Samsung's second most expensive plasma tops the recommendation tree as our star TV of 2011. It delivers excellent picture quality second only to the significantly more expensive Panasonic TC-PVT30, and in our opinion the differences are slim enough that the price step-up isn't worth it. Meanwhile the more expensive Samsung PND8000, which has a basically identical picture, simply costs more with extras like a QWERTY remote that you really don't need. The Samsung PND7000 strikes the perfect balance of videophile picture quality without putting you in debt for the rest of the year.
The second plasma on this list delivers the best picture quality of the year--by a nose. That nose doesn't flash red or lead sleighs through snowstorms, but it does cost a pretty penny. For deep-pocketed videophiles who demand the deepest black levels from their 2011 plasma TVs, however, paying that penny will be worth it compared with the competing Samsung models.
Our favorite LCD TV of the year also happens to be one of the most expensive. Blame that on the Sony's local dimming, full-array LED backlight, an extra that also allows this TV to deliver some of the best non-plasma-sourced pictures we've ever seen. That beautiful Monolithic styling and a feature list longer than Santa's "Nice" roll don't hurt, either.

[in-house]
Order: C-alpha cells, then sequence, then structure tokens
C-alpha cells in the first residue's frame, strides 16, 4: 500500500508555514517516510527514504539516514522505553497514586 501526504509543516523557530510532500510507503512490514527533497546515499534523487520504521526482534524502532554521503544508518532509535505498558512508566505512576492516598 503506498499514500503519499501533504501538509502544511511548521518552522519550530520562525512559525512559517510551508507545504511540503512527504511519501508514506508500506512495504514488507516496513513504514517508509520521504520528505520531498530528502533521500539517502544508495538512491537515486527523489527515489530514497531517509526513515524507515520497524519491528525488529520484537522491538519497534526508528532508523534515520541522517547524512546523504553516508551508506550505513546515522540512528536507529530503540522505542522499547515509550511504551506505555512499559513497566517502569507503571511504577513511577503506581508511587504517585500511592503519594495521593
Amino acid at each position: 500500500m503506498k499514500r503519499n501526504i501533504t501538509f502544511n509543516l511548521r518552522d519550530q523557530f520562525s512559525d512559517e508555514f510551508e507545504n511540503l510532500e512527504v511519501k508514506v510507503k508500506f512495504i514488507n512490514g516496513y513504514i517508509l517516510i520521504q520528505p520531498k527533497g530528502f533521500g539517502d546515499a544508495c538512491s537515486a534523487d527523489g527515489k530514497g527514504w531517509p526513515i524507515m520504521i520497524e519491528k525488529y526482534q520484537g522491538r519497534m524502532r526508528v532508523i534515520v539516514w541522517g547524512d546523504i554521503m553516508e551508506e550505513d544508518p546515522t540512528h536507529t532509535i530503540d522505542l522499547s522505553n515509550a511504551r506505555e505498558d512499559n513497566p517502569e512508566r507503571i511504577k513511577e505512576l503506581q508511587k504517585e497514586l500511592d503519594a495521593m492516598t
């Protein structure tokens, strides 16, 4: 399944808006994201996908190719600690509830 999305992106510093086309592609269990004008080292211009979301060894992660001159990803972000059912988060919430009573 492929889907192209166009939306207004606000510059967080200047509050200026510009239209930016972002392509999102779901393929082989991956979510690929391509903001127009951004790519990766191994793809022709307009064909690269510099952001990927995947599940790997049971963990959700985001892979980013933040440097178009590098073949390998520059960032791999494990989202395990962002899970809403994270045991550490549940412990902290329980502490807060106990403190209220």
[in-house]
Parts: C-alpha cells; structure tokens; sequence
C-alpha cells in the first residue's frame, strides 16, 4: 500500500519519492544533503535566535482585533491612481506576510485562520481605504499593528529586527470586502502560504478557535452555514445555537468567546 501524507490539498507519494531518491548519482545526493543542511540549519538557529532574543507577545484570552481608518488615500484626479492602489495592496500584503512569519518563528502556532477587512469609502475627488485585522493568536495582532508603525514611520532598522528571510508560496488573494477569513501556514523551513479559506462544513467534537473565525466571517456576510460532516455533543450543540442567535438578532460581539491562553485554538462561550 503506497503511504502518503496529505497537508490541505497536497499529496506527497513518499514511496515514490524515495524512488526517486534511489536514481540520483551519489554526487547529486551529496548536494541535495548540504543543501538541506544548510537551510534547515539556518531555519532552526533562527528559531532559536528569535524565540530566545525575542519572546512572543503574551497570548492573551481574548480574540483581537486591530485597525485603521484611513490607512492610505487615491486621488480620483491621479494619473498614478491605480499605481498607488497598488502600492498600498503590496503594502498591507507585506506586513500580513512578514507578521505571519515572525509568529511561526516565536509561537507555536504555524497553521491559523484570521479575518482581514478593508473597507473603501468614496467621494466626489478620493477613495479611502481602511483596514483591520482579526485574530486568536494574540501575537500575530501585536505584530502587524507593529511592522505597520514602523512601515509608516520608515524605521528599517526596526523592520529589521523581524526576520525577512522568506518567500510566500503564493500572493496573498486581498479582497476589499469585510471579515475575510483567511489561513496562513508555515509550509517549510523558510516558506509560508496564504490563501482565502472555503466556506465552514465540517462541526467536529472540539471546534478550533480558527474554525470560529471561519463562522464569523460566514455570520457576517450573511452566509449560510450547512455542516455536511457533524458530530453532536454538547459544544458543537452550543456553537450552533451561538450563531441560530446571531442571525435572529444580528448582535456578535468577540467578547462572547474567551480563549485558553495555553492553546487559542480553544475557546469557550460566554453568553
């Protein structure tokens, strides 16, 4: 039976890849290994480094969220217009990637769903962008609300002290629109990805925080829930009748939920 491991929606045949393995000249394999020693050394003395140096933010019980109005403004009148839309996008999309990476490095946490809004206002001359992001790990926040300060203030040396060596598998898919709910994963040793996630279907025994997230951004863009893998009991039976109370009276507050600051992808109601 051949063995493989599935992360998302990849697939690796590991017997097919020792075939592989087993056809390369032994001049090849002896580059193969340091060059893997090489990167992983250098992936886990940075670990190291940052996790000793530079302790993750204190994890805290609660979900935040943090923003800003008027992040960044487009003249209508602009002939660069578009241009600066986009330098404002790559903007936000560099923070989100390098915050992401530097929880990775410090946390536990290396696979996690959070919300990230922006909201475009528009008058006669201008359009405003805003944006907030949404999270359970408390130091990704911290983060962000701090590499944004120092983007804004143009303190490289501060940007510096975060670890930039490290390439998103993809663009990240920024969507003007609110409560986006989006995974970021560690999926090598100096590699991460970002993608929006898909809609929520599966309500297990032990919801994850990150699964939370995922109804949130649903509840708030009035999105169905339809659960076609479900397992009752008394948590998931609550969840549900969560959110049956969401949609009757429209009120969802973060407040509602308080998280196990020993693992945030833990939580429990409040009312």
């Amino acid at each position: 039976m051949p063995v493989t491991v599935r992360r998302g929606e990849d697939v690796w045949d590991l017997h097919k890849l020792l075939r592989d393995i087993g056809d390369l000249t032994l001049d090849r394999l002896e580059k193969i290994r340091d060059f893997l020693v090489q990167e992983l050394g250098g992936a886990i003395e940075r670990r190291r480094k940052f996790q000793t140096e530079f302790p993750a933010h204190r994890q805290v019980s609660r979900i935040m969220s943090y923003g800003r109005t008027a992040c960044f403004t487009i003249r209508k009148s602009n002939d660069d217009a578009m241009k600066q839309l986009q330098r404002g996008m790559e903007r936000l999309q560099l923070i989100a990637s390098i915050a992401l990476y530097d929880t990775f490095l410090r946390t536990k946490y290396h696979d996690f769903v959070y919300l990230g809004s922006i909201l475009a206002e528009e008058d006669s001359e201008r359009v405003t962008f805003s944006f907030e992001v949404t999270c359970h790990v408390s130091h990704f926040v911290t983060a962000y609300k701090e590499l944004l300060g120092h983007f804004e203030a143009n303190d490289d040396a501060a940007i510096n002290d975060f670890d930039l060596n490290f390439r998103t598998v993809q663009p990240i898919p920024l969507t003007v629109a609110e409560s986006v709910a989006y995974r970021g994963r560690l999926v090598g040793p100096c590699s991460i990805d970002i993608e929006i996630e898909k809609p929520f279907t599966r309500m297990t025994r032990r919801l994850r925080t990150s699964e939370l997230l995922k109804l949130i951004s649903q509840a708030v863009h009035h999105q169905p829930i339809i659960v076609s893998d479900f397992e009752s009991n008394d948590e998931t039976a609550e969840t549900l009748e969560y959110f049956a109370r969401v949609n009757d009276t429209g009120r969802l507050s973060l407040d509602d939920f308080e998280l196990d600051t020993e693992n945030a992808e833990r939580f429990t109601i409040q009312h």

Our second-favorite LCD of the year is, surprising even to us, also a Sony. The NX720 packs much of the goodness of the HX929 for about half the price. Its picture quality is the best we've ever tested from an edge-lit LED-based configuration, and keeps the panel vanishingly thin. As long as you don't care about its 3D issues, the NX720 should provide plenty of holiday cheer.
In case you haven't noticed, LG is pushing its passive 3D over the active variety found on most of its competitors. And passive certainly has its advantages. For example, the four pairs of included passive glasses means your family can watch "Polar Express" in 3D right out of the box. Meanwhile the LW5600's 2D picture, to which you'll be returning time and again, isn't too shabby itself.
When Panasonic detailed its 2011 plasma TV lineup at CES this January, we immediately pegged the TC-PST30 as the one model that "might hit the value sweet spot." After putting it through its paces we're going to eliminate the uncertainty from that phrase. The TC-PST30 may lack the THX certification of its more-expensive brother the TC-PGT30, but picture quality between the two is largely a wash, and excellent overall in both cases. Both share identical, well-stocked feature sets, highlighted by improved Internet suites, Wi-Fi dongles, and 3D capability (albeit sans included glasses). The ST30's only major downside, and the reason why some buyers might spring for another model, is pedestrian styling. At each of its six sizes, the Panasonic TC-PST30 series is our early favorite for best plasma TV value of 2011.